Science Update

Recent Review Investigates Potential Link Between Quercetin and Neurodegenerative Health

Nuclear factor erythroid 2-related factor (Nrf2) is a transcription factor associated with more than 200 genes. It helps to support a healthy inflammatory response, antioxidative status, and preserve homeostasis in the presence of cellular stress. Recent research indicates that certain micronutrients such as quercetin may support the Nrf2 pathway and neurological health. 

Berries, particularly dark berries, contain a relatively high amount of health-supportive compounds. These include flavonoids such as quercetin, which have been shown to support cellular health, antioxidative status, and mitochondrial health. A recently published review article by Bayazid and colleagues explored the potential efficacy of quercetin on brain health. 

Research indicates that quercetin may play a direct role in support of neuronal health and antioxidative status. Quercetin has been shown to help modulate Nrf2/heme oxygenase-1 (HO1) signaling pathways in neuronal cells, which may help support a healthy response to neuroinflammation. The Nrf2/HO1 pathway has been associated in research with helping to prevent certain aspects of neurodegeneration. 

In animal studies, the administration of quercetin has been shown to help improve parameters related to cognition, spatial learning, neuroplasticity, and memory. It has also been shown to help decrease oxidative stress through the Nrf2/antioxidant responsive element (ARE) pathway. Neuronal cell loss can occur due to mitochondrial dysfunction triggered by oxidative stress-related signaling cascades. 

Neurodegeneration has been associated with the upregulation of P-53, and quercetin may help suppress hyperactive P-53 in the body. Quercetin also helps downregulate pro-inflammatory cytokines, such as tumor necrosis factor-α and certain interleukins (ILs) including IL-1β. Quercetin also helps regulate nuclear factor-kappa B and has been shown to help support the attenuation of astrogliosis and microgliosis. In animal studies, quercetin has been observed to help prevent the accumulation of amyloid-β (Aβ) through the stabilization of apolipoprotein E. Aβ has been associated with neurodegenerative diseases such as Alzheimer’s disease (AD).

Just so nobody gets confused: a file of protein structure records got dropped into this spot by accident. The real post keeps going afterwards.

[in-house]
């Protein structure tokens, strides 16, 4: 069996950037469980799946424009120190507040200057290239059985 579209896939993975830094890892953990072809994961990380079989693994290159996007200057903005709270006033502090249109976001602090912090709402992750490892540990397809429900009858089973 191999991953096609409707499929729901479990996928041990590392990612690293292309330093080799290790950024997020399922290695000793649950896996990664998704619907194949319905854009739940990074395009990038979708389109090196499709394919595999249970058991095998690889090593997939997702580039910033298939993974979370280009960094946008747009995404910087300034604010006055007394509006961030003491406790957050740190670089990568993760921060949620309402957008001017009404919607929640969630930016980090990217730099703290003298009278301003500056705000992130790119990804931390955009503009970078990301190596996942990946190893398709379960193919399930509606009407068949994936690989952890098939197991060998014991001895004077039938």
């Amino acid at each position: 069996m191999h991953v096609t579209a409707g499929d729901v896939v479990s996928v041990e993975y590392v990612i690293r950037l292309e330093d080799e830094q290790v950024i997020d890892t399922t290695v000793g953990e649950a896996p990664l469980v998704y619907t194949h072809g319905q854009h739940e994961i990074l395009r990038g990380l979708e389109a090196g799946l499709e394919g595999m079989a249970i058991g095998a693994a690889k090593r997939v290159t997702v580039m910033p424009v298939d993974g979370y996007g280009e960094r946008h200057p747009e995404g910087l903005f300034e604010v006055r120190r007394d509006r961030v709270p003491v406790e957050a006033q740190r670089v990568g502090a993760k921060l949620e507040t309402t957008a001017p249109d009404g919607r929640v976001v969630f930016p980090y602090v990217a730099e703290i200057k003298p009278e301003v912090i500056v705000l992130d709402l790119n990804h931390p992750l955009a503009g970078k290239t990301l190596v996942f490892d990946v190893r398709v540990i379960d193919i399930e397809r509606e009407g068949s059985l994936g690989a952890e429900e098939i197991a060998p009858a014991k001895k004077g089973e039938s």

Quercetin may also help reduce reactive oxygen species (ROS) by increasing the activity of SIRT1. SIRT1 activation may also help modulate the expression of Aβ and tau, another molecule associated with AD. An animal study involving AD mouse models reported improvements in markers related to cognitive function and neurodegeneration after quercetin administration. Another study involving quercetin showed improvements in signaling pathways related to AD progression, including SIRT1/FoxO.

More research is needed, particularly in the clinical setting; however, quercetin may help support antioxidative status and a normal inflammatory response. Quercetin may also help support Nrf2 pathways and neurological health. 

By Colleen Ambrose, ND, MAT